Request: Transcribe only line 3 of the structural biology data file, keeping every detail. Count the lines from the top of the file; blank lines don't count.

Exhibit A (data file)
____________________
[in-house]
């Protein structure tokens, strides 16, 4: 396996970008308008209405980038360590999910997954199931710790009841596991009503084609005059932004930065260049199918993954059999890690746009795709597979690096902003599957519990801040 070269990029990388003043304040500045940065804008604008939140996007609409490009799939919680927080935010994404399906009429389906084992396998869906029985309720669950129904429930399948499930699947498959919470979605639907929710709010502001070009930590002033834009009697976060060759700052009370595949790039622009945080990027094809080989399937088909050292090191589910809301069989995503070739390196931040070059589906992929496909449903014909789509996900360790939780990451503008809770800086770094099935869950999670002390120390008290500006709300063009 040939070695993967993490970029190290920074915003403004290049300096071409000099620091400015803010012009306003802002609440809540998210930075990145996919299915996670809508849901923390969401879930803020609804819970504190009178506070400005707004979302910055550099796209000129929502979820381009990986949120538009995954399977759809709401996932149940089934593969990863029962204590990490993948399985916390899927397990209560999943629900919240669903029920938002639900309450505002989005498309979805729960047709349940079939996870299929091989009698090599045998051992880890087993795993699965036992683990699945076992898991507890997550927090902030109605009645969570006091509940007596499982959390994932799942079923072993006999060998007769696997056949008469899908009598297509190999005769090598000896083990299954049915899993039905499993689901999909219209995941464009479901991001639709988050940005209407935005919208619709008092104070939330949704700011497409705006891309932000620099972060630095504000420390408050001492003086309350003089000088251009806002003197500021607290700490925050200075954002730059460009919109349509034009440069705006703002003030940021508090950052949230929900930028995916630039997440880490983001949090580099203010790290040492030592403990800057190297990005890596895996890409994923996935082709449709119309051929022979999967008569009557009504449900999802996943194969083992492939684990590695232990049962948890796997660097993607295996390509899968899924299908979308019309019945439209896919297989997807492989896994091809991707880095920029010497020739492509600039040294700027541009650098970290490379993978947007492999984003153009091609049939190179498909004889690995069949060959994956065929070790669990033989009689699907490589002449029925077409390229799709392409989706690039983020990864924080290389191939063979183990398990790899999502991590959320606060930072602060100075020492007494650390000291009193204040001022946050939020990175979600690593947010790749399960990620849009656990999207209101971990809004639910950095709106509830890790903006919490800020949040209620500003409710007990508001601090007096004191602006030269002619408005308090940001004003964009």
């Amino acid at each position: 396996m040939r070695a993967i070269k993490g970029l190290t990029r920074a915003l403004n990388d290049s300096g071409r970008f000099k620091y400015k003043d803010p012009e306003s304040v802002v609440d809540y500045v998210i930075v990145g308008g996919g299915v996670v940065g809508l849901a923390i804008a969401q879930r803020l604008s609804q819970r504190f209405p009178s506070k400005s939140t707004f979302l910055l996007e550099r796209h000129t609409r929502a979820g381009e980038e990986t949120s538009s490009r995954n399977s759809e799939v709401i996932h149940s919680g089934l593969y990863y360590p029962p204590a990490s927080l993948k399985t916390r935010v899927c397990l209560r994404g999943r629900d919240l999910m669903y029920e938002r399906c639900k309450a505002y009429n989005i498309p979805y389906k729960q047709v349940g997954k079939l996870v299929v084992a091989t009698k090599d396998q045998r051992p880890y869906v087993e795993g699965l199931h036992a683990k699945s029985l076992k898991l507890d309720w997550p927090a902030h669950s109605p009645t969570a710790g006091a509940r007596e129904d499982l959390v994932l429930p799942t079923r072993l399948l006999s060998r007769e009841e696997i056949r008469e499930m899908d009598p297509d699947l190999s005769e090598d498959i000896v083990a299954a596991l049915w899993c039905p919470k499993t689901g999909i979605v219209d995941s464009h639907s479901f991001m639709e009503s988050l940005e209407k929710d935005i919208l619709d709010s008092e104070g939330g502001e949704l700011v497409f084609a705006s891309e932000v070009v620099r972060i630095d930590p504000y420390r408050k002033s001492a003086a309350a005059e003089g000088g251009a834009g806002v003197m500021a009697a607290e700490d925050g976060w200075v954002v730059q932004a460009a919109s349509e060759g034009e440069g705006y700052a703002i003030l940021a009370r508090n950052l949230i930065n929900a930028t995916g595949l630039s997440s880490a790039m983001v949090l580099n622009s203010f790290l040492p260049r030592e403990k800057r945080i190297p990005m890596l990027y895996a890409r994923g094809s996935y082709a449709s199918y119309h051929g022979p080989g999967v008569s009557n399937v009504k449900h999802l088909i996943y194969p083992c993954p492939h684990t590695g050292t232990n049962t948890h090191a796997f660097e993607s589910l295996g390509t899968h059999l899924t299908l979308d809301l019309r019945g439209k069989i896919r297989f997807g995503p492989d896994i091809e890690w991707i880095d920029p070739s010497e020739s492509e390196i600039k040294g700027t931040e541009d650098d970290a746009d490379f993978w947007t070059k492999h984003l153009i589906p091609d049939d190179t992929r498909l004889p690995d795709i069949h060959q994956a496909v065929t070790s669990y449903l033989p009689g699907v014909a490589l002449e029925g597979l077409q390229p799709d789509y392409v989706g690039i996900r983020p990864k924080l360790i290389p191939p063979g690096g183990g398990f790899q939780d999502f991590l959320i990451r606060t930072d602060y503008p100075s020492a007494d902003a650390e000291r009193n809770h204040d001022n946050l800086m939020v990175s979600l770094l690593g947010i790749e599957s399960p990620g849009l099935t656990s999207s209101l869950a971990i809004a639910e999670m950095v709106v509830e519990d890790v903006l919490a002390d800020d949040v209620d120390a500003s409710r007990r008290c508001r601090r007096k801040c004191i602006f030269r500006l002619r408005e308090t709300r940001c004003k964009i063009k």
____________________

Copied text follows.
């Amino acid at each position: 396996m040939r070695a993967i070269k993490g970029l190290t990029r920074a915003l403004n990388d290049s300096g071409r970008f000099k620091y400015k003043d803010p012009e306003s304040v802002v609440d809540y500045v998210i930075v990145g308008g996919g299915v996670v940065g809508l849901a923390i804008a969401q879930r803020l604008s609804q819970r504190f209405p009178s506070k400005s939140t707004f979302l910055l996007e550099r796209h000129t609409r929502a979820g381009e980038e990986t949120s538009s490009r995954n399977s759809e799939v709401i996932h149940s919680g089934l593969y990863y360590p029962p204590a990490s927080l993948k399985t916390r935010v899927c397990l209560r994404g999943r629900d919240l999910m669903y029920e938002r399906c639900k309450a505002y009429n989005i498309p979805y389906k729960q047709v349940g997954k079939l996870v299929v084992a091989t009698k090599d396998q045998r051992p880890y869906v087993e795993g699965l199931h036992a683990k699945s029985l076992k898991l507890d309720w997550p927090a902030h669950s109605p009645t969570a710790g006091a509940r007596e129904d499982l959390v994932l429930p799942t079923r072993l399948l006999s060998r007769e009841e696997i056949r008469e499930m899908d009598p297509d699947l190999s005769e090598d498959i000896v083990a299954a596991l049915w899993c039905p919470k499993t689901g999909i979605v219209d995941s464009h639907s479901f991001m639709e009503s988050l940005e209407k929710d935005i919208l619709d709010s008092e104070g939330g502001e949704l700011v497409f084609a705006s891309e932000v070009v620099r972060i630095d930590p504000y420390r408050k002033s001492a003086a309350a005059e003089g000088g251009a834009g806002v003197m500021a009697a607290e700490d925050g976060w200075v954002v730059q932004a460009a919109s349509e060759g034009e440069g705006y700052a703002i003030l940021a009370r508090n950052l949230i930065n929900a930028t995916g595949l630039s997440s880490a790039m983001v949090l580099n622009s203010f790290l040492p260049r030592e403990k800057r945080i190297p990005m890596l990027y895996a890409r994923g094809s996935y082709a449709s199918y119309h051929g022979p080989g999967v008569s009557n399937v009504k449900h999802l088909i996943y194969p083992c993954p492939h684990t590695g050292t232990n049962t948890h090191a796997f660097e993607s589910l295996g390509t899968h059999l899924t299908l979308d809301l019309r019945g439209k069989i896919r297989f997807g995503p492989d896994i091809e890690w991707i880095d920029p070739s010497e020739s492509e390196i600039k040294g700027t931040e541009d650098d970290a746009d490379f993978w947007t070059k492999h984003l153009i589906p091609d049939d190179t992929r498909l004889p690995d795709i069949h060959q994956a496909v065929t070790s669990y449903l033989p009689g699907v014909a490589l002449e029925g597979l077409q390229p799709d789509y392409v989706g690039i996900r983020p990864k924080l360790i290389p191939p063979g690096g183990g398990f790899q939780d999502f991590l959320i990451r606060t930072d602060y503008p100075s020492a007494d902003a650390e000291r009193n809770h204040d001022n946050l800086m939020v990175s979600l770094l690593g947010i790749e599957s399960p990620g849009l099935t656990s999207s209101l869950a971990i809004a639910e999670m950095v709106v509830e519990d890790v903006l919490a002390d800020d949040v209620d120390a500003s409710r007990r008290c508001r601090r007096k801040c004191i602006f030269r500006l002619r408005e308090t709300r940001c004003k964009i063009k």